The National Emergency Library does away with its wait-list, to accommodate students, researchers, and others who cannot obtain assigned texts or necessary library materials while stuck at home. So the supply of digital texts in this collection will be unlimited, temporarily. The National Emergency Library will let people borrow books without any waiting list, though only from the Internet Archive's Open Library system, which includes about 1.4m digital books made available for lending. The Internet Archive maintains a separate set of 2.5m digitized public domain works not subject to any waitlist.
Announcing the National Emergency Library, a collection of books that supports emergency remote teaching, research activities, independent scholarship, and intellectual stimulation while universities, schools, training centers, and libraries are closed.
Over 1.4 million books have been made available in the brand new National Emergency Library created by the Internet Archive, a non-profit digital library of millions of free books, movies, software, music, websites and more. The archive is suspending waitlists through June 30, 2020, or the end of the US national emergency, whichever is later.
“Users will be able to borrow books from the National Emergency Library without joining a waitlist, ensuring that students will have access to assigned readings and library materials that the Internet Archive has digitized for the remainder of the US academic calendar, and that people who cannot physically access their local libraries because of closure or self-quarantine can continue to read and thrive during this time of crisis, keeping themselves and others safe,” the Internet Archives explains in a blog post.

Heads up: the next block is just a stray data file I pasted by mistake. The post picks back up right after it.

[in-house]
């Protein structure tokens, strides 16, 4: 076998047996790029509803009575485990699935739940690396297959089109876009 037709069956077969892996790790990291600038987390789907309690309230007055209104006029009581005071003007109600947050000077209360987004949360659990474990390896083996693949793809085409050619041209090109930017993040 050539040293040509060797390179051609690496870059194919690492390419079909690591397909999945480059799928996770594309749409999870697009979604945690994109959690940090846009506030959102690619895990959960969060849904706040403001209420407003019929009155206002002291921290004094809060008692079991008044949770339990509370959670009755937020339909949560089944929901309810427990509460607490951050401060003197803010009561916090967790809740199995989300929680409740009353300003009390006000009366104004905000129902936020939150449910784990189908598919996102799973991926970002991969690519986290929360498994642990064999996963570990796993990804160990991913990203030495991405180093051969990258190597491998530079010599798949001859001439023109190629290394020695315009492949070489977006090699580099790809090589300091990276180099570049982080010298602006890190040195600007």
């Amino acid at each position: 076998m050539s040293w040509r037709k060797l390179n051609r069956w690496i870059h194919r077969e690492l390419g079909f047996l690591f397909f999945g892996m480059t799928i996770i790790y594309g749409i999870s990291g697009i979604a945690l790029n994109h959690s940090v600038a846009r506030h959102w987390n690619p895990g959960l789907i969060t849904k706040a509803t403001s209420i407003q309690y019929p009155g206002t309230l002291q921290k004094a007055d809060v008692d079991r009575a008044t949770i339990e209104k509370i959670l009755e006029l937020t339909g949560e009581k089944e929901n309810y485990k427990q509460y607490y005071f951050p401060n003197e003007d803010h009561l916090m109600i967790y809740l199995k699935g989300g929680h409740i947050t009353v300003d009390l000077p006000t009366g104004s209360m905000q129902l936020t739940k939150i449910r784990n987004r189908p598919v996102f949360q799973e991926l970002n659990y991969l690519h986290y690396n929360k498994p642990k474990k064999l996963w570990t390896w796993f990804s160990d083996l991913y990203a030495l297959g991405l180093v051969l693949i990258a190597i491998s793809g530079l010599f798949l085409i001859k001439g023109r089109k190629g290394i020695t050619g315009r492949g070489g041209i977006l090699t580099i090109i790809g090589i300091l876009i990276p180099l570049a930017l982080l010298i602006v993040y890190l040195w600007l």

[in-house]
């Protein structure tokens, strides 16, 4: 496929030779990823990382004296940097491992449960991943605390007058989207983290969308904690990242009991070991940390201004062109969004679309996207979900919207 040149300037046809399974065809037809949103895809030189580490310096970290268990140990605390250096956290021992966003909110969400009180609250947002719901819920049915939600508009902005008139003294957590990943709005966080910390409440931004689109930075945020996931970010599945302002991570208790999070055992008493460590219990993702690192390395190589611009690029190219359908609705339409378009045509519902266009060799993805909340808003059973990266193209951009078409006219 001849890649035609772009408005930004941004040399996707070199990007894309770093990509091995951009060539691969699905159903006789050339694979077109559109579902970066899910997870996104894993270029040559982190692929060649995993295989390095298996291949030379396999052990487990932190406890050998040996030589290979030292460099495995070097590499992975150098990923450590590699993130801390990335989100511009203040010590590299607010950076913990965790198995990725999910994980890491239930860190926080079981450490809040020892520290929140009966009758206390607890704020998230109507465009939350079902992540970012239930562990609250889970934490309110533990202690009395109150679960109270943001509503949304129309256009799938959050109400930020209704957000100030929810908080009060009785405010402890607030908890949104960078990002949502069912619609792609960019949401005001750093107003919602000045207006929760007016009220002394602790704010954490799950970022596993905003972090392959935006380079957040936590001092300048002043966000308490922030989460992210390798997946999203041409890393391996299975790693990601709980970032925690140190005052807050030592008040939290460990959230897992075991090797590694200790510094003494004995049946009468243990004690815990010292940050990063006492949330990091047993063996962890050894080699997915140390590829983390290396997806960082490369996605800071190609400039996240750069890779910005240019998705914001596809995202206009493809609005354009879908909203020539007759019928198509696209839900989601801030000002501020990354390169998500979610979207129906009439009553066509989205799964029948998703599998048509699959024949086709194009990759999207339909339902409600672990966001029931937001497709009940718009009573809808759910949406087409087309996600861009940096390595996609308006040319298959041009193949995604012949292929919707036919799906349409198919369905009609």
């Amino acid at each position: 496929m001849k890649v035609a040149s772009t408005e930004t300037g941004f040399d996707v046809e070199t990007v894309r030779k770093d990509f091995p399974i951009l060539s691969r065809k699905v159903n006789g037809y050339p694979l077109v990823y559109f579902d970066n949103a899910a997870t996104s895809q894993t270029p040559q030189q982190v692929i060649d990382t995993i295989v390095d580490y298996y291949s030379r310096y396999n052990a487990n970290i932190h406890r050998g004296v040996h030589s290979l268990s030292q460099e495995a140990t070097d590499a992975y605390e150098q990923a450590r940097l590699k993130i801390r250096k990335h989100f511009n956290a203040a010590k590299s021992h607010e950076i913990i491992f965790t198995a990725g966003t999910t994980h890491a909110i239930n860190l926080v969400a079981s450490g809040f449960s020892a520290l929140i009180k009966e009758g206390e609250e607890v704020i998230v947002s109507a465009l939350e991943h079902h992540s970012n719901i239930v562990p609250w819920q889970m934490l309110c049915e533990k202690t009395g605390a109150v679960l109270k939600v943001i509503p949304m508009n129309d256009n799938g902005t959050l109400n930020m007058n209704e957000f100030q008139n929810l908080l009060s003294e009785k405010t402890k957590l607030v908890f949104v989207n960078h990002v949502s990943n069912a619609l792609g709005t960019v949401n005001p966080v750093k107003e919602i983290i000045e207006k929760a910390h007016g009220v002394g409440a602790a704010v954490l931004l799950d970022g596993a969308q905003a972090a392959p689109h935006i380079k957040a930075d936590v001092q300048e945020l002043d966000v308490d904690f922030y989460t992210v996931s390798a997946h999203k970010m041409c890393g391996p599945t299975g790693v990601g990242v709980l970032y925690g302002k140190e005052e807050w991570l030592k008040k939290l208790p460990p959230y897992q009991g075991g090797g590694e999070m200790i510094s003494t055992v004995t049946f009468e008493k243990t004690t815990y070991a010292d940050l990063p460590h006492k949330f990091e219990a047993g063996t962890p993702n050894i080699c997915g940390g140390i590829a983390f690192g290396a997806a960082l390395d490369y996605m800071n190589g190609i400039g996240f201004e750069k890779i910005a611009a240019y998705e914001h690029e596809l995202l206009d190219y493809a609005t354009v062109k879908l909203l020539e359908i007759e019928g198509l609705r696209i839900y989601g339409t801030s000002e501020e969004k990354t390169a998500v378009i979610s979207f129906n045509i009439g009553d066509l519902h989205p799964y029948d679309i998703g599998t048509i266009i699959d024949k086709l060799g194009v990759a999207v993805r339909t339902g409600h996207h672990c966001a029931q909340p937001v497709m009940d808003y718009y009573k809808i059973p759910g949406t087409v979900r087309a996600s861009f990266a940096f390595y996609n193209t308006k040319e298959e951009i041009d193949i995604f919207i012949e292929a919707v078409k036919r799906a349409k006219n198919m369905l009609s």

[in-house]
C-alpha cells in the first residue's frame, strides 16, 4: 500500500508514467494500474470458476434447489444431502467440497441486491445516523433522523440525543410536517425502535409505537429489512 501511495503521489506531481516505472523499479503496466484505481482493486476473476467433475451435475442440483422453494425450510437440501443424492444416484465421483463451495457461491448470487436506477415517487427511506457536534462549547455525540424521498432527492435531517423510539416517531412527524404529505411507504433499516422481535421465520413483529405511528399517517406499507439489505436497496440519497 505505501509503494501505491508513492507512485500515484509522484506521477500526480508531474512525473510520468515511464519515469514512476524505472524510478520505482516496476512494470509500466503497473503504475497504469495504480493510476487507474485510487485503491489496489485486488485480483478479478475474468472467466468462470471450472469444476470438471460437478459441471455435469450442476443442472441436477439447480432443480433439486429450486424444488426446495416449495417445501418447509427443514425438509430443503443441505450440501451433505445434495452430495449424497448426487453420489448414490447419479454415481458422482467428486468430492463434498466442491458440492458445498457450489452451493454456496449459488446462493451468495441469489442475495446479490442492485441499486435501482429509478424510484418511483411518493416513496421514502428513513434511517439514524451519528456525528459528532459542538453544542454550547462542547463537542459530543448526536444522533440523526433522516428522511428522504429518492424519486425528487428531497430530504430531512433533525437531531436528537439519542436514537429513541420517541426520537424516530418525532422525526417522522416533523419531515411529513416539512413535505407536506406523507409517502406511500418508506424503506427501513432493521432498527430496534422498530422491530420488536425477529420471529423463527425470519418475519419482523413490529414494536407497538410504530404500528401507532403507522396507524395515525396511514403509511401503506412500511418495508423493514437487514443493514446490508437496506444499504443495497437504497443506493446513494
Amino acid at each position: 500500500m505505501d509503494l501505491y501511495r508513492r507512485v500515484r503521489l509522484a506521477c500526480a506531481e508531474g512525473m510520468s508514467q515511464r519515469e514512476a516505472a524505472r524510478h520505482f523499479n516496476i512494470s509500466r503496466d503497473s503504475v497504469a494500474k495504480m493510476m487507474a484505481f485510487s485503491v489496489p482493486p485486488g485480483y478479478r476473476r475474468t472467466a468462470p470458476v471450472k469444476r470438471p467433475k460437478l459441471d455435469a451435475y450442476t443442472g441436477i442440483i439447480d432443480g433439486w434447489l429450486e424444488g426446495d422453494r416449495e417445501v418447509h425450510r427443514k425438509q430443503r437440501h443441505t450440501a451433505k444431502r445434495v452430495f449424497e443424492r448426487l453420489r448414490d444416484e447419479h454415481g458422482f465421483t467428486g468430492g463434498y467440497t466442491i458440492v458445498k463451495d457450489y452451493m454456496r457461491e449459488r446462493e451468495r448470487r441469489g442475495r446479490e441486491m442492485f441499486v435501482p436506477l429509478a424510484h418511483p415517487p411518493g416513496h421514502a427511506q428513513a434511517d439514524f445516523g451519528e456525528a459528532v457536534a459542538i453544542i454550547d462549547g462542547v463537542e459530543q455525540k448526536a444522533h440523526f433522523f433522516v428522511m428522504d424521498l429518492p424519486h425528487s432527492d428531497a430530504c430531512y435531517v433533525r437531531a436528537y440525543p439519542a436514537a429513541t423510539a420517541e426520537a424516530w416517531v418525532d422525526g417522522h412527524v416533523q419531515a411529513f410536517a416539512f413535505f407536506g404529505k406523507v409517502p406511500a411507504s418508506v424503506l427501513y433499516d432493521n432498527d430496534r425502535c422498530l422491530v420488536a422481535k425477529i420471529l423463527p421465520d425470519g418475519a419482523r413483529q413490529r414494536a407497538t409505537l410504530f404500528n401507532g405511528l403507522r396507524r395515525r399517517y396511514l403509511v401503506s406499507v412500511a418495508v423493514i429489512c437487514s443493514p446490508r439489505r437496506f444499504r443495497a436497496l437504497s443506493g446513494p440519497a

Our goal is to provide a page on the web for every book ever published. At its heart, Open Library is a catalog. The project began in November 2007 and has been inhaling catalog records from some of the biggest libraries in the world ever since. We have well over 20 million edition records online, provide access to 1.7 million scanned versions of books, and link to external sources like WorldCat and Amazon when we can. The secondary goal is to get you as close to the actual document you're looking for as we can, whether that is a scanned version courtesy of the Internet Archive, or a link to Powell's where you can purchase your own copy.
Project Gutenberg is a library of over 60,000 free eBooks. Choose among free epub and Kindle eBooks, download them or read them online. You will find the world's great literature here, with focus on older works for which U.S. copyright has expired. Thousands of volunteers digitized and diligently proofread the eBooks, for enjoyment and education.